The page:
Anionic solubilising groups will be associated with physiologically acceptable cations, for example, an alkali metal cation or an ammonium cation which may be substituted by, for example, a monoor di-alkyl, hydroxyalkyl. (or polyhydroxyalkyl), aminoalkyl, acyloxyalkyl, aryl or aralkyl group, preferaly containing up to 10 carbon atoms in each group. The substituted ammonium ions may also be derived from heterocyclic bases such as piperidine or morpholine or N-alkyl derivatives thereof. In general, sodium ions or hydroxyalkyl-ammonium ions are preferred. Where the ionic ester groups carries a cationic substituent, there will be anassociated physiologically acceptable anion, which may, for example, be derived from hydrochloric, hy-

drobromic, hydroiodic, sulphuric, phosphoric acid,

succinic, citric, tartaric, maleic acid or methane sul phonic acid.

The term physiologically acceptable as used herein means that the entity concerned does not impart toxicity to the compound concerned at the dosage levels at which it is normally employed.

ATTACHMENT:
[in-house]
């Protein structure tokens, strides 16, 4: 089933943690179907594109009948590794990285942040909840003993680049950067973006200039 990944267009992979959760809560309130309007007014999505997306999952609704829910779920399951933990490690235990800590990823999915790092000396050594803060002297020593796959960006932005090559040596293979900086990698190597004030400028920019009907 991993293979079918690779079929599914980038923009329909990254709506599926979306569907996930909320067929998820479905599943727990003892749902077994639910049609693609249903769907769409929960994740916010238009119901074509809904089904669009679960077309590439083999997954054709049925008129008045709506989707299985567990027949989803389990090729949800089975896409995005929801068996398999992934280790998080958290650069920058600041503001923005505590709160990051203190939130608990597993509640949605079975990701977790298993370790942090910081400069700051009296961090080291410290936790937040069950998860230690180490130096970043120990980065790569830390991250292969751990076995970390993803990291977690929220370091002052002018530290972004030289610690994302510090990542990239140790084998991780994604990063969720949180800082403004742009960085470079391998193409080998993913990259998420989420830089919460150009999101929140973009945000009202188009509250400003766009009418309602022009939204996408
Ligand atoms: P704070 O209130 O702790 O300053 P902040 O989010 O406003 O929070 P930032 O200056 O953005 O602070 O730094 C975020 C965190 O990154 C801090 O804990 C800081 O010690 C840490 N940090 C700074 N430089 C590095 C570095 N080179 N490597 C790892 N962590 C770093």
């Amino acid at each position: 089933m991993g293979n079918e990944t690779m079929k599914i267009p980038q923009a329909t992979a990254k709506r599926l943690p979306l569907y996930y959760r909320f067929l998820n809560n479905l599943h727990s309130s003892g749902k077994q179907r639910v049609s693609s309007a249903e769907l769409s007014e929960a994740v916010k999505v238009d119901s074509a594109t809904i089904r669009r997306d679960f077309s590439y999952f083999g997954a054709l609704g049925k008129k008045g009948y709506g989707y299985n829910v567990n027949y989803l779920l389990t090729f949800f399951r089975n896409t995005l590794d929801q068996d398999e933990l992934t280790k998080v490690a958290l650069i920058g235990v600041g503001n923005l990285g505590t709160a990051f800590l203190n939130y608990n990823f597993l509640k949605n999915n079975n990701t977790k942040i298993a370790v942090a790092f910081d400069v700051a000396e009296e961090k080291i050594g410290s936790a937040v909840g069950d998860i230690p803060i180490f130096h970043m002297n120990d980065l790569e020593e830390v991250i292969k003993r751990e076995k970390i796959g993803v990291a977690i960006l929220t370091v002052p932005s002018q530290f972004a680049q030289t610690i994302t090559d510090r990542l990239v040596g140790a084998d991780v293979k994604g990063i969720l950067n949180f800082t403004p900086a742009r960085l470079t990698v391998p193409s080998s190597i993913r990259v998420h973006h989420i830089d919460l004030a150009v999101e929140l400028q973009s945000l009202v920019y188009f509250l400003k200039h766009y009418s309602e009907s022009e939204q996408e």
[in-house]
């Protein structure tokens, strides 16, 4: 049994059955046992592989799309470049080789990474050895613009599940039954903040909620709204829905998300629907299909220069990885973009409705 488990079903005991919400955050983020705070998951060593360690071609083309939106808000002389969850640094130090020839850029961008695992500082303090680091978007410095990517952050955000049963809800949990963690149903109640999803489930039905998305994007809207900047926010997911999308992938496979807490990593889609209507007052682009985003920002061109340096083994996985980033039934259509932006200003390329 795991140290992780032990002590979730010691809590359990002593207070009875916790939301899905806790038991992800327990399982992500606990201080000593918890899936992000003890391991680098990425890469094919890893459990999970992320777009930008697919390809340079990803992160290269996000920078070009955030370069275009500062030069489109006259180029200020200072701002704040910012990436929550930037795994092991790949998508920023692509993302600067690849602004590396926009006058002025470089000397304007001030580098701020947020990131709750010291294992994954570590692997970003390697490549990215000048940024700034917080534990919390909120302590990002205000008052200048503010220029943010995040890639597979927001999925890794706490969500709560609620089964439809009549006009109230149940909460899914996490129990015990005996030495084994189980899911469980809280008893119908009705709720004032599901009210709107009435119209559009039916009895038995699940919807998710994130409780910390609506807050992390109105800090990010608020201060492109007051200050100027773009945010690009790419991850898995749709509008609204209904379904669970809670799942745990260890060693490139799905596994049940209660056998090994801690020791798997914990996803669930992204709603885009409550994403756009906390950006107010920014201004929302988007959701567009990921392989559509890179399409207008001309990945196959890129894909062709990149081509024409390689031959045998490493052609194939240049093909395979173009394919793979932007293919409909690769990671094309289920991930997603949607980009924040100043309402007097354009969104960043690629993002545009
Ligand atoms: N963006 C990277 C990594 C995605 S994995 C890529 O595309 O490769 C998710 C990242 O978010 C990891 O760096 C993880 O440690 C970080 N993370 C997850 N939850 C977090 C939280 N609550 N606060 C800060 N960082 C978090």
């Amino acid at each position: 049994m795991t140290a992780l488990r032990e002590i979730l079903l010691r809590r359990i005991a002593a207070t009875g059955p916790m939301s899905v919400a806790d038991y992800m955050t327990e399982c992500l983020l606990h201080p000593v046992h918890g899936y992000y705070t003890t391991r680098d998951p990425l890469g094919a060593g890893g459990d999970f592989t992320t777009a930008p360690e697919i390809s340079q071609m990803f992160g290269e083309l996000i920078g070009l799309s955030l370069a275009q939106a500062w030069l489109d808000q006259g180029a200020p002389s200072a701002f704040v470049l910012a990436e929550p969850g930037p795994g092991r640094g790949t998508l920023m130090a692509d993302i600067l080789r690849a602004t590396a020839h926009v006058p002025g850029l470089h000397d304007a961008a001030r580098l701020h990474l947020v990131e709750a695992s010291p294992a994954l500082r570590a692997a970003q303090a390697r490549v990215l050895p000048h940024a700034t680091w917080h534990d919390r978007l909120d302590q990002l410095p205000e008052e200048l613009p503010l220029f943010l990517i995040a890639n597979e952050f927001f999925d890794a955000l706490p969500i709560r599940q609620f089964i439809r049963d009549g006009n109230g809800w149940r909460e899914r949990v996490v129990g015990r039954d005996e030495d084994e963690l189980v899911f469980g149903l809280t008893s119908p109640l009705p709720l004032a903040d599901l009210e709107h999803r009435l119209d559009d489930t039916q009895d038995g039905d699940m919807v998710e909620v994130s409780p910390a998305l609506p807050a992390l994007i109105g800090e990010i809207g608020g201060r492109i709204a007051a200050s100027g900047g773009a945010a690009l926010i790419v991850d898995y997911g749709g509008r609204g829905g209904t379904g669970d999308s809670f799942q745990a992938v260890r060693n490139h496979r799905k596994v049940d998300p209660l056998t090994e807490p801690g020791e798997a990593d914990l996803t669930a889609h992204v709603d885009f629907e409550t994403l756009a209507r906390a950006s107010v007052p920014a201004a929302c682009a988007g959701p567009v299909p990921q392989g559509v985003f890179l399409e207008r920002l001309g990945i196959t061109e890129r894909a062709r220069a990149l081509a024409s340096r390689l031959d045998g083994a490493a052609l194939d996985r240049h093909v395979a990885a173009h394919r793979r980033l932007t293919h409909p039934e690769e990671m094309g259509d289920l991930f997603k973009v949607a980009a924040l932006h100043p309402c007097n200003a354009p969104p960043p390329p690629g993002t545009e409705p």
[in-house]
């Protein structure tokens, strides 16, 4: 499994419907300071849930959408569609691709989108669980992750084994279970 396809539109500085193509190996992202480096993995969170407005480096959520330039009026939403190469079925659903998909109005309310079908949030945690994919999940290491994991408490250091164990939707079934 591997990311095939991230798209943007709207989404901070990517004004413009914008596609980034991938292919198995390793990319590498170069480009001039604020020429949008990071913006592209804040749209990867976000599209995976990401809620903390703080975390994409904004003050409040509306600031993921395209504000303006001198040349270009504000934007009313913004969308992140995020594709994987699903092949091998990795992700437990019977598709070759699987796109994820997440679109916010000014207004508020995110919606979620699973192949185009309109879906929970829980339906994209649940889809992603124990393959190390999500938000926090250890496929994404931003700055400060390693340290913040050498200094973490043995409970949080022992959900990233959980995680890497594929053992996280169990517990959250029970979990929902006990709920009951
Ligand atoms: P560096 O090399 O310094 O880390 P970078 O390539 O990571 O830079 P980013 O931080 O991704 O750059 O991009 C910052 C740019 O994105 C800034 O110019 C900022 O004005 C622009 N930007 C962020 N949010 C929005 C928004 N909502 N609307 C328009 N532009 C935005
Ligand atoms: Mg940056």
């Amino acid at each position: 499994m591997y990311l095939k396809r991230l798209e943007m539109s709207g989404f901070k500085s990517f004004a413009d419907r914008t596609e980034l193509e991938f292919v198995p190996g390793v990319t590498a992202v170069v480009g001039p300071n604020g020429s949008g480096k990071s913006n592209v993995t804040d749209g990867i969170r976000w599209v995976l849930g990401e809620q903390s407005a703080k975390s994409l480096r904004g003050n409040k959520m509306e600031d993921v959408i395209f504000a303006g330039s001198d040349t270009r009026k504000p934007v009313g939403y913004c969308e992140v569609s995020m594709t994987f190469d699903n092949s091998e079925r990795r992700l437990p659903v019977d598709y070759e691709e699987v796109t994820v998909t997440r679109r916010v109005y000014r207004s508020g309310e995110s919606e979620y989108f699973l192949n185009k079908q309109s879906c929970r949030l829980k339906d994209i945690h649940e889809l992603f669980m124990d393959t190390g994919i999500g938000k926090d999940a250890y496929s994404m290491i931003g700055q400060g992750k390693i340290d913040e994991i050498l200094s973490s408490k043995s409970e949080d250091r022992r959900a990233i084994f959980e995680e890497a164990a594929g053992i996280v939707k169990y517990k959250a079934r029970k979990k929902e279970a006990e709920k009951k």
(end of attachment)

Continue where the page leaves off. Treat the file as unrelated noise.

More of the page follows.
The ionic solubilising group in water-soluble anaesthetic steroids is generally attached to a side-chain. Such side-chains may, for example, be acyloxy groups, e.g. lower aliphatic (e.g. having l6 carbon atoms) acyloxy groups; ether or alkoximino groups.

The aliphatic chain in such groups may be interrupted by an oxygen atom or an imino group.

Acyloxy groups carrying ionic substituents include, for example, hemisuccinate, hemiglutarate, hemidiglycolate and hemi-N-acetyl L-glutamate groups, preferably associated with sodium ions, amino-acetate and dimethylor diethylaminoacetate groups, preferably associated with chloride or citrate ions, or a piperidin oacetate group, preferably associated with citrate ions.